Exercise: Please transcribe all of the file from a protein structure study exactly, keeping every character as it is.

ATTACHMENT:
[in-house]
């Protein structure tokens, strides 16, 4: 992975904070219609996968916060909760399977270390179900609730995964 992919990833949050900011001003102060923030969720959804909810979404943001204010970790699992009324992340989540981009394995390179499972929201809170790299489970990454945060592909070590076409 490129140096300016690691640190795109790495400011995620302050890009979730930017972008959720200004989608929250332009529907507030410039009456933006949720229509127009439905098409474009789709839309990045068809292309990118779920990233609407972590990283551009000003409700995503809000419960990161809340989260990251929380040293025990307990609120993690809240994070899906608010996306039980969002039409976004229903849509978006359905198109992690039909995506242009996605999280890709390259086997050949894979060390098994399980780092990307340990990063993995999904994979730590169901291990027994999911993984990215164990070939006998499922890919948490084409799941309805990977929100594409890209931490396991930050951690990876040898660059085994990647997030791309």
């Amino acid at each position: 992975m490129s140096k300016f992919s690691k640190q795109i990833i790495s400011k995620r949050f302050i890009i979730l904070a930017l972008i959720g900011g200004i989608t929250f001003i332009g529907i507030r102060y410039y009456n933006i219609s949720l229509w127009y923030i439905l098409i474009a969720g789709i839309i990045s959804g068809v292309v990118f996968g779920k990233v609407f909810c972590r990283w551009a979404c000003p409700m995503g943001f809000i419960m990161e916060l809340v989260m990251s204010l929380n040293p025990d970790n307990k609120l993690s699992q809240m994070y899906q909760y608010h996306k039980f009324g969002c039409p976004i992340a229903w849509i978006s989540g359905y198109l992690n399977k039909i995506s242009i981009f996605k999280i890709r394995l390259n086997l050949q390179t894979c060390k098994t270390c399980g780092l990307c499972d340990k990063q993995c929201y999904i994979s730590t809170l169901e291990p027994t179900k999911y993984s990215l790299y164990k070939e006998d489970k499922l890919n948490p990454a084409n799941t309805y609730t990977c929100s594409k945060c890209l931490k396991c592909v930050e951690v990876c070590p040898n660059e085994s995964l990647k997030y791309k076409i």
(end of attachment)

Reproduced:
[in-house]
């Protein structure tokens, strides 16, 4: 992975904070219609996968916060909760399977270390179900609730995964 992919990833949050900011001003102060923030969720959804909810979404943001204010970790699992009324992340989540981009394995390179499972929201809170790299489970990454945060592909070590076409 490129140096300016690691640190795109790495400011995620302050890009979730930017972008959720200004989608929250332009529907507030410039009456933006949720229509127009439905098409474009789709839309990045068809292309990118779920990233609407972590990283551009000003409700995503809000419960990161809340989260990251929380040293025990307990609120993690809240994070899906608010996306039980969002039409976004229903849509978006359905198109992690039909995506242009996605999280890709390259086997050949894979060390098994399980780092990307340990990063993995999904994979730590169901291990027994999911993984990215164990070939006998499922890919948490084409799941309805990977929100594409890209931490396991930050951690990876040898660059085994990647997030791309």
């Amino acid at each position: 992975m490129s140096k300016f992919s690691k640190q795109i990833i790495s400011k995620r949050f302050i890009i979730l904070a930017l972008i959720g900011g200004i989608t929250f001003i332009g529907i507030r102060y410039y009456n933006i219609s949720l229509w127009y923030i439905l098409i474009a969720g789709i839309i990045s959804g068809v292309v990118f996968g779920k990233v609407f909810c972590r990283w551009a979404c000003p409700m995503g943001f809000i419960m990161e916060l809340v989260m990251s204010l929380n040293p025990d970790n307990k609120l993690s699992q809240m994070y899906q909760y608010h996306k039980f009324g969002c039409p976004i992340a229903w849509i978006s989540g359905y198109l992690n399977k039909i995506s242009i981009f996605k999280i890709r394995l390259n086997l050949q390179t894979c060390k098994t270390c399980g780092l990307c499972d340990k990063q993995c929201y999904i994979s730590t809170l169901e291990p027994t179900k999911y993984s990215l790299y164990k070939e006998d489970k499922l890919n948490p990454a084409n799941t309805y609730t990977c929100s594409k945060c890209l931490k396991c592909v930050e951690v990876c070590p040898n660059e085994s995964l990647k997030y791309k076409i």